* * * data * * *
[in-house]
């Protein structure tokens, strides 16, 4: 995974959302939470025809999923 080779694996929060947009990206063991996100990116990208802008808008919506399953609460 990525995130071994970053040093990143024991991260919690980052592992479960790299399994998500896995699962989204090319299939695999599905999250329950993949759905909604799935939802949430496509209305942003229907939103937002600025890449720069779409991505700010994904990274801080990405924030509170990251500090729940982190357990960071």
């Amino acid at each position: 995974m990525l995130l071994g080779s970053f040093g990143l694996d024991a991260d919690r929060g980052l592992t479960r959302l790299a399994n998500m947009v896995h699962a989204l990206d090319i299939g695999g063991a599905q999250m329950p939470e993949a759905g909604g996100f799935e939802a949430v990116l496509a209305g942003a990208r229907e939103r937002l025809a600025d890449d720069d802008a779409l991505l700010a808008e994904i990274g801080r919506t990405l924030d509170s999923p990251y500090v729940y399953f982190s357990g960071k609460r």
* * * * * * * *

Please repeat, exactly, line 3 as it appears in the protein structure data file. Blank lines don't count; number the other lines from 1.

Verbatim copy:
């Amino acid at each position: 995974m990525l995130l071994g080779s970053f040093g990143l694996d024991a991260d919690r929060g980052l592992t479960r959302l790299a399994n998500m947009v896995h699962a989204l990206d090319i299939g695999g063991a599905q999250m329950p939470e993949a759905g909604g996100f799935e939802a949430v990116l496509a209305g942003a990208r229907e939103r937002l025809a600025d890449d720069d802008a779409l991505l700010a808008e994904i990274g801080r919506t990405l924030d509170s999923p990251y500090v729940y399953f982190s357990g960071k609460r």